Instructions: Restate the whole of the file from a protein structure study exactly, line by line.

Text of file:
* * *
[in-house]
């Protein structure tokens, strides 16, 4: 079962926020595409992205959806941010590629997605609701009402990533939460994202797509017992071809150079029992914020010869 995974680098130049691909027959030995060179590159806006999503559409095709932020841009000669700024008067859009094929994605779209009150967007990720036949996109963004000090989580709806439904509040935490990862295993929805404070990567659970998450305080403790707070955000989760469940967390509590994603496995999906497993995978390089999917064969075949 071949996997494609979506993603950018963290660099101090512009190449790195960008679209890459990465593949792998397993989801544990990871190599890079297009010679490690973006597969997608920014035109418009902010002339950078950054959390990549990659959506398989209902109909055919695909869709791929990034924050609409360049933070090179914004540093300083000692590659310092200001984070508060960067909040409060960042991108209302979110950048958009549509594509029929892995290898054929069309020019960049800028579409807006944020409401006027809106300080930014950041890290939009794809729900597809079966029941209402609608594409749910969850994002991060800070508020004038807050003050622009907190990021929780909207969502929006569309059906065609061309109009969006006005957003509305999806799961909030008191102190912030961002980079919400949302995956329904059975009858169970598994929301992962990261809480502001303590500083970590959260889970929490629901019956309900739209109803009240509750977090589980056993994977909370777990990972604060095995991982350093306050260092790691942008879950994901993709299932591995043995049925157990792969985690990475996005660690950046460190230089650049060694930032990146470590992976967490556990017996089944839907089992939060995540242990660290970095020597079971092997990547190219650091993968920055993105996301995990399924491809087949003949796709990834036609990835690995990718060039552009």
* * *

[in-house]
């Protein structure tokens, strides 16, 4: 079962926020595409992205959806941010590629997605609701009402990533939460994202797509017992071809150079029992914020010869 995974680098130049691909027959030995060179590159806006999503559409095709932020841009000669700024008067859009094929994605779209009150967007990720036949996109963004000090989580709806439904509040935490990862295993929805404070990567659970998450305080403790707070955000989760469940967390509590994603496995999906497993995978390089999917064969075949 071949996997494609979506993603950018963290660099101090512009190449790195960008679209890459990465593949792998397993989801544990990871190599890079297009010679490690973006597969997608920014035109418009902010002339950078950054959390990549990659959506398989209902109909055919695909869709791929990034924050609409360049933070090179914004540093300083000692590659310092200001984070508060960067909040409060960042991108209302979110950048958009549509594509029929892995290898054929069309020019960049800028579409807006944020409401006027809106300080930014950041890290939009794809729900597809079966029941209402609608594409749910969850994002991060800070508020004038807050003050622009907190990021929780909207969502929006569309059906065609061309109009969006006005957003509305999806799961909030008191102190912030961002980079919400949302995956329904059975009858169970598994929301992962990261809480502001303590500083970590959260889970929490629901019956309900739209109803009240509750977090589980056993994977909370777990990972604060095995991982350093306050260092790691942008879950994901993709299932591995043995049925157990792969985690990475996005660690950046460190230089650049060694930032990146470590992976967490556990017996089944839907089992939060995540242990660290970095020597079971092997990547190219650091993968920055993105996301995990399924491809087949003949796709990834036609990835690995990718060039552009």